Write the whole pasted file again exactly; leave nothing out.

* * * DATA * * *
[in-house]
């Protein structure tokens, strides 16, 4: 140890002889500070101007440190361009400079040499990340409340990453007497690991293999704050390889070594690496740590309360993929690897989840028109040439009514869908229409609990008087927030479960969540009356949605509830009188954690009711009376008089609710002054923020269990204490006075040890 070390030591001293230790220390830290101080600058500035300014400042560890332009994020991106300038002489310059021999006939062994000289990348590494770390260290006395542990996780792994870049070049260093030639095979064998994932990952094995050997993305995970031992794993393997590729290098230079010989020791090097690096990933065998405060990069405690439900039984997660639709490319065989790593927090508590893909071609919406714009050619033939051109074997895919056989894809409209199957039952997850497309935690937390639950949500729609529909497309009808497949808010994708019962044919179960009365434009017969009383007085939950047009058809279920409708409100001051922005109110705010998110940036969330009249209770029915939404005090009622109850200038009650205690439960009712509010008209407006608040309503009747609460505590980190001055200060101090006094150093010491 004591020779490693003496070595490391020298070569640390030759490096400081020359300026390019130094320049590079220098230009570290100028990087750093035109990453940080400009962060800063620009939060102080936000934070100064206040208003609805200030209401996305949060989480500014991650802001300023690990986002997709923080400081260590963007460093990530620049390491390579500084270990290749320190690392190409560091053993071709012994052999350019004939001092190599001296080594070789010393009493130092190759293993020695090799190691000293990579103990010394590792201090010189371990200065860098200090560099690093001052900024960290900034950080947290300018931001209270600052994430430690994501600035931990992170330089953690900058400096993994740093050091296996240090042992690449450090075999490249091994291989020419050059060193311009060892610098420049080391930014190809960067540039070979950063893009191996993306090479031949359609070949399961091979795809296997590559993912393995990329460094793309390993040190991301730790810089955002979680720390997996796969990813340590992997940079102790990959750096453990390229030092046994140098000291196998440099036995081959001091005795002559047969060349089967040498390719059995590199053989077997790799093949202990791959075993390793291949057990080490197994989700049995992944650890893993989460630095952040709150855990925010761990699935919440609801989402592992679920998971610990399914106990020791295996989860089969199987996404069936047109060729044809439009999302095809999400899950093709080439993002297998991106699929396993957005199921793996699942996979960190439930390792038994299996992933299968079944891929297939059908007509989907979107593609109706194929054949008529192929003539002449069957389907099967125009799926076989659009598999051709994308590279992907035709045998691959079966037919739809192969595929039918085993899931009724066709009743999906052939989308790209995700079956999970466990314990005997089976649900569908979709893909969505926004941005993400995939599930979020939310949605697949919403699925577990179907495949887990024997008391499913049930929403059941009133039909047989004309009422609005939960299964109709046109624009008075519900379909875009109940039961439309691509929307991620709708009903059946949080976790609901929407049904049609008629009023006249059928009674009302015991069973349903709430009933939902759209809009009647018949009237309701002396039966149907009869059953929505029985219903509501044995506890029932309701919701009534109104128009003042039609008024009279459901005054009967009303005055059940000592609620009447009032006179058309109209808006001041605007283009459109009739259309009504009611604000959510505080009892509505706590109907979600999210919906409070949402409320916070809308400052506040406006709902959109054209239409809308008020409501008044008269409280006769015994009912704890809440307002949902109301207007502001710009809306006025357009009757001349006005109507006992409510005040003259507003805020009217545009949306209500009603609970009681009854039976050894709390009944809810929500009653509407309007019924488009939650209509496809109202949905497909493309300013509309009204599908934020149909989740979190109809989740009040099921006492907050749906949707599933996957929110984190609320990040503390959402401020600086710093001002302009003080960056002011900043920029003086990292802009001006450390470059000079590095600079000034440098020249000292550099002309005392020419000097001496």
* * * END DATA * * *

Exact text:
[in-house]
């Protein structure tokens, strides 16, 4: 140890002889500070101007440190361009400079040499990340409340990453007497690991293999704050390889070594690496740590309360993929690897989840028109040439009514869908229409609990008087927030479960969540009356949605509830009188954690009711009376008089609710002054923020269990204490006075040890 070390030591001293230790220390830290101080600058500035300014400042560890332009994020991106300038002489310059021999006939062994000289990348590494770390260290006395542990996780792994870049070049260093030639095979064998994932990952094995050997993305995970031992794993393997590729290098230079010989020791090097690096990933065998405060990069405690439900039984997660639709490319065989790593927090508590893909071609919406714009050619033939051109074997895919056989894809409209199957039952997850497309935690937390639950949500729609529909497309009808497949808010994708019962044919179960009365434009017969009383007085939950047009058809279920409708409100001051922005109110705010998110940036969330009249209770029915939404005090009622109850200038009650205690439960009712509010008209407006608040309503009747609460505590980190001055200060101090006094150093010491 004591020779490693003496070595490391020298070569640390030759490096400081020359300026390019130094320049590079220098230009570290100028990087750093035109990453940080400009962060800063620009939060102080936000934070100064206040208003609805200030209401996305949060989480500014991650802001300023690990986002997709923080400081260590963007460093990530620049390491390579500084270990290749320190690392190409560091053993071709012994052999350019004939001092190599001296080594070789010393009493130092190759293993020695090799190691000293990579103990010394590792201090010189371990200065860098200090560099690093001052900024960290900034950080947290300018931001209270600052994430430690994501600035931990992170330089953690900058400096993994740093050091296996240090042992690449450090075999490249091994291989020419050059060193311009060892610098420049080391930014190809960067540039070979950063893009191996993306090479031949359609070949399961091979795809296997590559993912393995990329460094793309390993040190991301730790810089955002979680720390997996796969990813340590992997940079102790990959750096453990390229030092046994140098000291196998440099036995081959001091005795002559047969060349089967040498390719059995590199053989077997790799093949202990791959075993390793291949057990080490197994989700049995992944650890893993989460630095952040709150855990925010761990699935919440609801989402592992679920998971610990399914106990020791295996989860089969199987996404069936047109060729044809439009999302095809999400899950093709080439993002297998991106699929396993957005199921793996699942996979960190439930390792038994299996992933299968079944891929297939059908007509989907979107593609109706194929054949008529192929003539002449069957389907099967125009799926076989659009598999051709994308590279992907035709045998691959079966037919739809192969595929039918085993899931009724066709009743999906052939989308790209995700079956999970466990314990005997089976649900569908979709893909969505926004941005993400995939599930979020939310949605697949919403699925577990179907495949887990024997008391499913049930929403059941009133039909047989004309009422609005939960299964109709046109624009008075519900379909875009109940039961439309691509929307991620709708009903059946949080976790609901929407049904049609008629009023006249059928009674009302015991069973349903709430009933939902759209809009009647018949009237309701002396039966149907009869059953929505029985219903509501044995506890029932309701919701009534109104128009003042039609008024009279459901005054009967009303005055059940000592609620009447009032006179058309109209808006001041605007283009459109009739259309009504009611604000959510505080009892509505706590109907979600999210919906409070949402409320916070809308400052506040406006709902959109054209239409809308008020409501008044008269409280006769015994009912704890809440307002949902109301207007502001710009809306006025357009009757001349006005109507006992409510005040003259507003805020009217545009949306209500009603609970009681009854039976050894709390009944809810929500009653509407309007019924488009939650209509496809109202949905497909493309300013509309009204599908934020149909989740979190109809989740009040099921006492907050749906949707599933996957929110984190609320990040503390959402401020600086710093001002302009003080960056002011900043920029003086990292802009001006450390470059000079590095600079000034440098020249000292550099002309005392020419000097001496």